“Please wait while the report is being generated. Please do not close this window.” We see these words only four times a year, when our grade reports are sent out at the end of each progress period—a stressful time for most people.
According to senior Annabel Williams, a Student Staff Council representative, students have for years been bringing up the idea of implementing a live grading system where they can check grades at any point. Williams said the GDS administration has historically been resistant to the idea.
SSC members sent out a survey on Jan. 26 to gauge the student body’s opinions on live grades. There were a total of 335 responses, about three-quarters of which were in favor of a new live grading system.
But live grades would be detrimental to the students’ learning and mental health. They would reinforce a relentless pressure to succeed in school and create an even more competitive environment. Live grades would exacerbate the pervasive emphasis at GDS to get good grades even at the cost of actually learning.
Since overall grades in a course only include the material teachers have already graded, live grades would rarely be up to date.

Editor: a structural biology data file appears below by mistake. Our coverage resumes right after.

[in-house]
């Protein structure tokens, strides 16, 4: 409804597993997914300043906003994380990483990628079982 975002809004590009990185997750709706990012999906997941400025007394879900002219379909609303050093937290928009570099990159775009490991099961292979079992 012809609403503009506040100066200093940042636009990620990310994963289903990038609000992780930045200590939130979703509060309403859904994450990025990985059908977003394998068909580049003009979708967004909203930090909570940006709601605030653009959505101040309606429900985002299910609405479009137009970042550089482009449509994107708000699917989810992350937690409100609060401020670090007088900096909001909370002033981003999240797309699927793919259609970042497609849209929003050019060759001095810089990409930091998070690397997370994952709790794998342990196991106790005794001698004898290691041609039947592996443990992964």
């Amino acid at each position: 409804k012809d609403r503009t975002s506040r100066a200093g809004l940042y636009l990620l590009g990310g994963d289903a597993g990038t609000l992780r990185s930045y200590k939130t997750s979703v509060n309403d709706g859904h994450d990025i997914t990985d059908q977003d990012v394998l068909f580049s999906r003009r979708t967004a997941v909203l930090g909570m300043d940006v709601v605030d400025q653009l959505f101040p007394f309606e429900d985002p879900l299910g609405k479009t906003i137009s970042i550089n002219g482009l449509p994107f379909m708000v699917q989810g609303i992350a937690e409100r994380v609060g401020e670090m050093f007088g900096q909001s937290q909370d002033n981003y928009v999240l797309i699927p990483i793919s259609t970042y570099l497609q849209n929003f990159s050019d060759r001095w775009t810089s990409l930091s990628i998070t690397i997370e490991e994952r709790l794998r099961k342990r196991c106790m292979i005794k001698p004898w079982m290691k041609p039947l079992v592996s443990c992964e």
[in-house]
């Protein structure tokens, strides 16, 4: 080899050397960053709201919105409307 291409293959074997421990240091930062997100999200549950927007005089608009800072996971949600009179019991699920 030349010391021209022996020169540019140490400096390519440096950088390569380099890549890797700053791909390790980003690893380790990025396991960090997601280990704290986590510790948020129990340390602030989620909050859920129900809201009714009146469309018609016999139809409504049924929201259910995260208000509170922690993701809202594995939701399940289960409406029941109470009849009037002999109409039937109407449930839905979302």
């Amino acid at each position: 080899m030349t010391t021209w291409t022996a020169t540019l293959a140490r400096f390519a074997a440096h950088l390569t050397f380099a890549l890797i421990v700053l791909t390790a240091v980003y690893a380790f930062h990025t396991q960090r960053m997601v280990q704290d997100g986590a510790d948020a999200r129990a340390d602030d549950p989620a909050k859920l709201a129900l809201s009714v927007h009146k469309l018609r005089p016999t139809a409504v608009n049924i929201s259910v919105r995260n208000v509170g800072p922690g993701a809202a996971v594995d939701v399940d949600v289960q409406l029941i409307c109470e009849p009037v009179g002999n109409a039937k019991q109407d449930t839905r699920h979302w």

Assuming that parents would still be able to access their children’s grades, live updates would increase parents’ ability to micromanage their kids. Pressure on students is already incredibly high given our workload; giving parents constant access to grades would only make things worse.
Grades are an important part of the high school experience, but constantly seeing them would increase students’ stress levels and the pressure we put on ourselves to do well. If I get a bad grade, I don’t want to be constantly reminded of it each time I open MyGDS.
Already, ubiquitous discussions among students about grades create an overly competitive environment that affects my performance and motivation at school; considering what grades other students receive on assessments while I am taking my own is already a stressor. With live grades, that effect would be amplified, with constant talks about specific assessments broadening to constant talks about one’s overall progress in school.
Although live grades shouldn’t be implemented, the survey’s responders are right that the system we have in place isn’t perfect. Seeing our grades a minimum of four times a year isn’t adequate. Sometimes I’m surprised when I open my grade reports.
If progress reports came twice or even three times a quarter instead of once, it would give students a better sense of how they are doing and would allow us to work harder in classes we want to perform better in while still minimizing stress levels for students. The current system has its faults, but switching to live grades would have a net negative impact on the student body.